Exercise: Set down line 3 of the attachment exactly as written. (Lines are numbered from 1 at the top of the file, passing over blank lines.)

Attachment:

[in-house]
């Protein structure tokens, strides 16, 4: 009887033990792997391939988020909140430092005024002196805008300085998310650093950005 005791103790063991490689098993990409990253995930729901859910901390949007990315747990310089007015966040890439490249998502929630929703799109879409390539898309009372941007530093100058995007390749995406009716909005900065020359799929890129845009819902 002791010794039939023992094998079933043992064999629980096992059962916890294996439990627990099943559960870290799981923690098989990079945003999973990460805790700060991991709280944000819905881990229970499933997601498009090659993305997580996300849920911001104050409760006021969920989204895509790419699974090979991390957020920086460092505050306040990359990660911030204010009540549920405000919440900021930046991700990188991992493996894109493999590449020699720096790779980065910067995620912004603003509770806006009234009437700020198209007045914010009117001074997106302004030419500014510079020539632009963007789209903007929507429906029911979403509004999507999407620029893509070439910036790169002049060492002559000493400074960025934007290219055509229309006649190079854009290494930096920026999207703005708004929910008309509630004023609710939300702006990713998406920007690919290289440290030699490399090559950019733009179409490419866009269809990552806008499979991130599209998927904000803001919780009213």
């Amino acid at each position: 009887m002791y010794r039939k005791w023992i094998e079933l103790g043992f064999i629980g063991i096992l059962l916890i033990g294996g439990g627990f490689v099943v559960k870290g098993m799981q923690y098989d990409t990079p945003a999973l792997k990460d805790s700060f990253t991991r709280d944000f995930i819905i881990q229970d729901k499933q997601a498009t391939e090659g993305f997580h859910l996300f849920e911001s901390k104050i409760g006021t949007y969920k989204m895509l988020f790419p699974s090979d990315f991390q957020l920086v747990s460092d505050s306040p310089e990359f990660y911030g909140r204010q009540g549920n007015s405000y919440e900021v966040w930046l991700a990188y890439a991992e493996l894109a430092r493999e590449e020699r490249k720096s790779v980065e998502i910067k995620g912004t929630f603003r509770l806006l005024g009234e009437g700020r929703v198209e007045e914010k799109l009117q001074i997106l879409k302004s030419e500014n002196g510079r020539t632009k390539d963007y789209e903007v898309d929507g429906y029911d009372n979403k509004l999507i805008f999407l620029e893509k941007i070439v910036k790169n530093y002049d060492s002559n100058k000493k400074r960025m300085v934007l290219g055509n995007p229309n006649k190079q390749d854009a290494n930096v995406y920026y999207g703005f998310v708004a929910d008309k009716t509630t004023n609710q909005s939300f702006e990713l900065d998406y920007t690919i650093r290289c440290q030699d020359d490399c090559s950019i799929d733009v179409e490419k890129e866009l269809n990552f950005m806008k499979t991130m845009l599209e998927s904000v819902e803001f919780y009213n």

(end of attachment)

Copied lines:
């Amino acid at each position: 009887m002791y010794r039939k005791w023992i094998e079933l103790g043992f064999i629980g063991i096992l059962l916890i033990g294996g439990g627990f490689v099943v559960k870290g098993m799981q923690y098989d990409t990079p945003a999973l792997k990460d805790s700060f990253t991991r709280d944000f995930i819905i881990q229970d729901k499933q997601a498009t391939e090659g993305f997580h859910l996300f849920e911001s901390k104050i409760g006021t949007y969920k989204m895509l988020f790419p699974s090979d990315f991390q957020l920086v747990s460092d505050s306040p310089e990359f990660y911030g909140r204010q009540g549920n007015s405000y919440e900021v966040w930046l991700a990188y890439a991992e493996l894109a430092r493999e590449e020699r490249k720096s790779v980065e998502i910067k995620g912004t929630f603003r509770l806006l005024g009234e009437g700020r929703v198209e007045e914010k799109l009117q001074i997106l879409k302004s030419e500014n002196g510079r020539t632009k390539d963007y789209e903007v898309d929507g429906y029911d009372n979403k509004l999507i805008f999407l620029e893509k941007i070439v910036k790169n530093y002049d060492s002559n100058k000493k400074r960025m300085v934007l290219g055509n995007p229309n006649k190079q390749d854009a290494n930096v995406y920026y999207g703005f998310v708004a929910d008309k009716t509630t004023n609710q909005s939300f702006e990713l900065d998406y920007t690919i650093r290289c440290q030699d020359d490399c090559s950019i799929d733009v179409e490419k890129e866009l269809n990552f950005m806008k499979t991130m845009l599209e998927s904000v819902e803001f919780y009213n």